The situation continued to build tension between Jo and Amos Davis. One day, in early March 1842, Jo went to Davis’ tavern and asked for a drink. Davis refused to serve him until the debt Jo owed him was paid. Jo told Davis he’d pay the man in land deeds or Nauvoo House stock certificates. Davis was constantly suffering from the volatility of the Nauvoo markets and wanted it paid in actual specie, silver and gold, which were VERY precious commodities in Nauvoo. Davis continued to refuse to serve Jo and then left the room and refused to even be in the same room as Jo. Rumors of polygamy had gained fairly wide attention at this time and the various brothels around town run by the Mayor, John C. Wreck-it Bennett, and Jo’s younger brother, Crazy Willey Smith, had sullied the reputation of the city. Amos Davis called Jo a “whoremaster, scoundrel, rascal, liar, knave, and swindler”. Jo didn’t like it when people said such true things about him and he filed a complaint with the Nauvoo Municipal court; Amos Davis was arrested by marshal Dimmick Huntington and brought before the court the following day, chaired by Jo’s buddy, Mayor John C. Bennett.
Robert D. Foster was caught up in this scenario and arraigned in court as a witness to the events. Here’s what he testified, which you’ll find linked in the show notes as Nauvoo v. Davis from the Joseph Smith Papers.
Robt D. Foster— Was at Defts, at Supper, Deft said he would be damned if he could go into the Room where Smith was, that Smith had broken his pledges to him, & that he considered he intended to Swindle him, & that he knew it, Witness was requested to tell Smith to leave the House, he delivered the Message, which was from Defts Wife, & Smith went,— Deft then came into the Room, & Deft said he was willing to meet Joseph Smith in the Woods, with Words, Fists, or Rifles, that he believed Joseph Smith was a damned Whoremaster, & <that he was> a Scoundrel <or rascal>, does not believe Mrs. Davis asked J. Smith to Tea, but that Mrs Hibbard or Mrs. White, <X> Witness talked to Davis to pacify him, & Mr Taylor was present, Deft did not speak to J. Smith, but about him,
Said he did not deliver the Message to J. Smith, for that J. Smith had his Hat or Cap in his Hand, & in the way of going, when Witness entered the Room.—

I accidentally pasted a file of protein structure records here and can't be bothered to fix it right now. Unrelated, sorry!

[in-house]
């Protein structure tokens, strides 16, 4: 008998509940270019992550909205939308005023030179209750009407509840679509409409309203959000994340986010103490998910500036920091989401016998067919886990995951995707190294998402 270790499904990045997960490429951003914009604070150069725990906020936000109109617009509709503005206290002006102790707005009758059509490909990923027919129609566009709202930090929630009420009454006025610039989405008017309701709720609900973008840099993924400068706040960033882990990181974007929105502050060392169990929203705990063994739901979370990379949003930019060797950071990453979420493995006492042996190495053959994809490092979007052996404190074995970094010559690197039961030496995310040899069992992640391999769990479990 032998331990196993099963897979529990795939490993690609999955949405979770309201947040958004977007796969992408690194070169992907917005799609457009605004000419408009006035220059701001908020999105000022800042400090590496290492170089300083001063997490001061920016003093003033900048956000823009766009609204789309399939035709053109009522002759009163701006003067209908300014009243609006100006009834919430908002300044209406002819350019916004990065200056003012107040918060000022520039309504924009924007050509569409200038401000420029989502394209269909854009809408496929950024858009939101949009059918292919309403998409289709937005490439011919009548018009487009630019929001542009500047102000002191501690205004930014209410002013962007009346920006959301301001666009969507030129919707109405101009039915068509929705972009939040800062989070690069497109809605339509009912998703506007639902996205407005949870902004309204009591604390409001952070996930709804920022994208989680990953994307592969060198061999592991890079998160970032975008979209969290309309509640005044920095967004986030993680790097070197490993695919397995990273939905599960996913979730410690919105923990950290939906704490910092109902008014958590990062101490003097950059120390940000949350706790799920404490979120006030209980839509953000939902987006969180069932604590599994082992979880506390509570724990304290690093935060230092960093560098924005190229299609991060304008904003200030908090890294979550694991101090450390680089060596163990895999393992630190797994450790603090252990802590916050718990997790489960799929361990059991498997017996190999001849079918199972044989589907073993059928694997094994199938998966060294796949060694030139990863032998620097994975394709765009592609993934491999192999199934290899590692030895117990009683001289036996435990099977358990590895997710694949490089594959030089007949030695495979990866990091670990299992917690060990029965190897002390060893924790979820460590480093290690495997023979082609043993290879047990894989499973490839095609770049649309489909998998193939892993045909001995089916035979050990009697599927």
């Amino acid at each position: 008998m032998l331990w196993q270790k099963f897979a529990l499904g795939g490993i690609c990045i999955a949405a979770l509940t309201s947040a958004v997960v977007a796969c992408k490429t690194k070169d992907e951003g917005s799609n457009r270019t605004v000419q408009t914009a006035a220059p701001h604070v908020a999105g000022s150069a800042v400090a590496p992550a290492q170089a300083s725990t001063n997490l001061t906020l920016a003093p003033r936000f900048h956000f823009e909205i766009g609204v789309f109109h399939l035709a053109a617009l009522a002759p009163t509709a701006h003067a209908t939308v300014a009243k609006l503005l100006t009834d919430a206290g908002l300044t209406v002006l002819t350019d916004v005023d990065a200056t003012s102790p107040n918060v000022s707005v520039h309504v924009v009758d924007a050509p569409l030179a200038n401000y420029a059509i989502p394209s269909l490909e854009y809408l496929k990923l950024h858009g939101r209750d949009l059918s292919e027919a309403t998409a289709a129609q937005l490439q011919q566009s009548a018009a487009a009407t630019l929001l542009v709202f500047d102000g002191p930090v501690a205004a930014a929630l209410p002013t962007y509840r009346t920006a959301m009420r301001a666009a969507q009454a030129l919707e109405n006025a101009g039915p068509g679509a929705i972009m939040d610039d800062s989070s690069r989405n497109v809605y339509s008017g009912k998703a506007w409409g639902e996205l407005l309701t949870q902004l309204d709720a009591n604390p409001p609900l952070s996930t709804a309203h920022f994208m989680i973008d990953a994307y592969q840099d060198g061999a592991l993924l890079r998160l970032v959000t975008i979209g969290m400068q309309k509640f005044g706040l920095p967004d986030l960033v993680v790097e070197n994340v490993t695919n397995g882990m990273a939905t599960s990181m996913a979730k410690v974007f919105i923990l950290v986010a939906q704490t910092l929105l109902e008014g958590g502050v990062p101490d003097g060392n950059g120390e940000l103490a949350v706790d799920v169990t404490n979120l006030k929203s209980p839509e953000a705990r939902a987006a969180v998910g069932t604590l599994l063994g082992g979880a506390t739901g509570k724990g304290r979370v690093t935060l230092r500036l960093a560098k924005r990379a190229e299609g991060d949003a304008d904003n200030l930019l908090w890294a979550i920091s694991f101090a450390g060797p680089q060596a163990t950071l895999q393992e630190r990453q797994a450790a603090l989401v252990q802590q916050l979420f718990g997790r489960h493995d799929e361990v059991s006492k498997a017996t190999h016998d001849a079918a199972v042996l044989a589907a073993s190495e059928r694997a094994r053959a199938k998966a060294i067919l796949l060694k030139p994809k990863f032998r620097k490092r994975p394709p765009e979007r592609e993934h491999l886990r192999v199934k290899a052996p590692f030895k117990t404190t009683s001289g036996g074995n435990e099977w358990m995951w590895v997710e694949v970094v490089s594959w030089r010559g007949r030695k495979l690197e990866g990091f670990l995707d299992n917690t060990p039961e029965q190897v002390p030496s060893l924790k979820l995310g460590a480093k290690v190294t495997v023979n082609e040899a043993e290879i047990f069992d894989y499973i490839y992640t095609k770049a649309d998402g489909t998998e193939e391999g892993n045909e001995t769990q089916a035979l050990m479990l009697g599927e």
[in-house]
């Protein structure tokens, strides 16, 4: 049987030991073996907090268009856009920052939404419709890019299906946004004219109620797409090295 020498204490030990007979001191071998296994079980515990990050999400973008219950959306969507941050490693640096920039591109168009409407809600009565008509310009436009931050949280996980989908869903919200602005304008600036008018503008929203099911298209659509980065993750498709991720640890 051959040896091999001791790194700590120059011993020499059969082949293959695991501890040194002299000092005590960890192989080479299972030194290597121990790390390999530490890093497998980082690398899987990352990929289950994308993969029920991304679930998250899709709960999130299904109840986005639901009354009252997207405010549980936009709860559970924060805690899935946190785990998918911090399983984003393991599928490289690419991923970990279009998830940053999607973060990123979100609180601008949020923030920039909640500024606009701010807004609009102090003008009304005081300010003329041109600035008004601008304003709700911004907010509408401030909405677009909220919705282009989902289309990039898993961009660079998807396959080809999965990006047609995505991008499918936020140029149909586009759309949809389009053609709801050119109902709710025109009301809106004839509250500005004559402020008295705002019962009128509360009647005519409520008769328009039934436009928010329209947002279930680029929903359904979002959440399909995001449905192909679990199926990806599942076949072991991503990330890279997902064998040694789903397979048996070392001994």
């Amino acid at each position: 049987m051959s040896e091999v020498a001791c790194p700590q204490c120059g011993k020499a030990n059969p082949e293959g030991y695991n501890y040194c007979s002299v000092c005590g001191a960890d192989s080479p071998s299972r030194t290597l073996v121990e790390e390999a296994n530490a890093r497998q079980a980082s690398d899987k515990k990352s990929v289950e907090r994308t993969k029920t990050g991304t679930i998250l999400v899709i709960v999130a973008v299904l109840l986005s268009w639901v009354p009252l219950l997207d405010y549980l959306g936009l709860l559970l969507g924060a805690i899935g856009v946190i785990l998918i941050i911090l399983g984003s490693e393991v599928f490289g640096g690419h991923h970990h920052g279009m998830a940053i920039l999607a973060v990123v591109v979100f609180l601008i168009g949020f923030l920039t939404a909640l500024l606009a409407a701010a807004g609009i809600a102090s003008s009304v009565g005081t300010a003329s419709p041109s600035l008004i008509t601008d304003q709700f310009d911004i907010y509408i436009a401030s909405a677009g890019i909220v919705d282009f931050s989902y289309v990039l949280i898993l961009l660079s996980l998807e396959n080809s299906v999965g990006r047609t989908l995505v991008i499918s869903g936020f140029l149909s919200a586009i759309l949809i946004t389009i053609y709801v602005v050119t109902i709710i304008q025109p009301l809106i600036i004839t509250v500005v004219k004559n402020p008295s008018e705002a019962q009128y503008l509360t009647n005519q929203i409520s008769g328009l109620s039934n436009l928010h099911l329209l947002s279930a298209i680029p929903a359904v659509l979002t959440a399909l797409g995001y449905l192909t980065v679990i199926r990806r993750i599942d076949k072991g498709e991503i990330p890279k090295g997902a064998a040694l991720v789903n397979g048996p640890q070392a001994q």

Foster basically acted as the emissary between Jo and Davis once Davis refused to even walk in the room where Jo was seated and asking for the drink. The record almost reads as if Jo was trying to take Amos Davis’ wife as a plural wife. The Mrs. Hibbard listed there was likely Amos’s sister-in-law, and the Mrs. White was likely the wife of James White, a guy Jo owed a lot of money for buying Commerce land during the Mormon settlement. Whether it was Amos’s wife, Amos’s sister-in-law, or Mrs. White who invited Jo to the tavern for a drink, the confrontation was the inevitable result. Foster’s testimony with Jo’s buddy, John C. Bennett chairing the hearing, led to Amos Davis being fined $100 on charges contained in “an Ordinance, entitled, “an ordinance concerning Vagrants and disorderly Persons”.” One of the jurors was the guy who founded the town I grew up in, Peregrine Sessions.
Notably as well, all of the witnesses called said something about Davis being abusive toward Jo or that Jo was a standup guy. Davis was abusive toward Jo but I would argue that abuse was warranted or justified. Jo was solidifying his position as a despot and his war against anybody who spoke against him began in the Nauvoo courts. This case is one example of how he could bend the will of the court to side with him and drive away any dissenting voices or problematic foes like Amos Davis. Robert D. Foster, in this early 1842 hearing, demonstrated his willingness to follow the prophet and testify in a way that would help Jo’s case and result in the conviction of Davis.